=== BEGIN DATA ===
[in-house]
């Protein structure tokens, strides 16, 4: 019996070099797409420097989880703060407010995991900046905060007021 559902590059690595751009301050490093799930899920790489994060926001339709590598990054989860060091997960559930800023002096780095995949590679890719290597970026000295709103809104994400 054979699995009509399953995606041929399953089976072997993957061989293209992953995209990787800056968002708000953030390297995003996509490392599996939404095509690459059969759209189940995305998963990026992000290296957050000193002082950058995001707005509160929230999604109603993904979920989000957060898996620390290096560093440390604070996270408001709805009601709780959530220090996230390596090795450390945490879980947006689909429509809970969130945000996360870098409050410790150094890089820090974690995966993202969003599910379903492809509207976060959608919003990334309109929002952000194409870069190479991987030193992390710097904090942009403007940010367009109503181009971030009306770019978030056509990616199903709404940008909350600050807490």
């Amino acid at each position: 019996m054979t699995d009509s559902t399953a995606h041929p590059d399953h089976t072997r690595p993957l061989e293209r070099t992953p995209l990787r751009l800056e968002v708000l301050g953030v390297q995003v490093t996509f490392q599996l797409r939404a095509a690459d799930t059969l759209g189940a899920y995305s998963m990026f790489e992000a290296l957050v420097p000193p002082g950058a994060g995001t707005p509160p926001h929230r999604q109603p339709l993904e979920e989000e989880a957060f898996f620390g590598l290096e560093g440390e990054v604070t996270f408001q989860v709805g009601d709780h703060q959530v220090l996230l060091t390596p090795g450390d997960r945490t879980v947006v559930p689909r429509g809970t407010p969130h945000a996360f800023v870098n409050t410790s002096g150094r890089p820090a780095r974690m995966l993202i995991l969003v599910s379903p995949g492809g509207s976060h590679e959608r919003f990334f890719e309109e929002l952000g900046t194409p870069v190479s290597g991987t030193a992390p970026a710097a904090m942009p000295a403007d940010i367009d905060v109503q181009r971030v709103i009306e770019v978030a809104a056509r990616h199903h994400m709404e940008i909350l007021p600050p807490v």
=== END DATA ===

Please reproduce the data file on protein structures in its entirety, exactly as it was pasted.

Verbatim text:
[in-house]
């Protein structure tokens, strides 16, 4: 019996070099797409420097989880703060407010995991900046905060007021 559902590059690595751009301050490093799930899920790489994060926001339709590598990054989860060091997960559930800023002096780095995949590679890719290597970026000295709103809104994400 054979699995009509399953995606041929399953089976072997993957061989293209992953995209990787800056968002708000953030390297995003996509490392599996939404095509690459059969759209189940995305998963990026992000290296957050000193002082950058995001707005509160929230999604109603993904979920989000957060898996620390290096560093440390604070996270408001709805009601709780959530220090996230390596090795450390945490879980947006689909429509809970969130945000996360870098409050410790150094890089820090974690995966993202969003599910379903492809509207976060959608919003990334309109929002952000194409870069190479991987030193992390710097904090942009403007940010367009109503181009971030009306770019978030056509990616199903709404940008909350600050807490």
């Amino acid at each position: 019996m054979t699995d009509s559902t399953a995606h041929p590059d399953h089976t072997r690595p993957l061989e293209r070099t992953p995209l990787r751009l800056e968002v708000l301050g953030v390297q995003v490093t996509f490392q599996l797409r939404a095509a690459d799930t059969l759209g189940a899920y995305s998963m990026f790489e992000a290296l957050v420097p000193p002082g950058a994060g995001t707005p509160p926001h929230r999604q109603p339709l993904e979920e989000e989880a957060f898996f620390g590598l290096e560093g440390e990054v604070t996270f408001q989860v709805g009601d709780h703060q959530v220090l996230l060091t390596p090795g450390d997960r945490t879980v947006v559930p689909r429509g809970t407010p969130h945000a996360f800023v870098n409050t410790s002096g150094r890089p820090a780095r974690m995966l993202i995991l969003v599910s379903p995949g492809g509207s976060h590679e959608r919003f990334f890719e309109e929002l952000g900046t194409p870069v190479s290597g991987t030193a992390p970026a710097a904090m942009p000295a403007d940010i367009d905060v109503q181009r971030v709103i009306e770019v978030a809104a056509r990616h199903h994400m709404e940008i909350l007021p600050p807490v």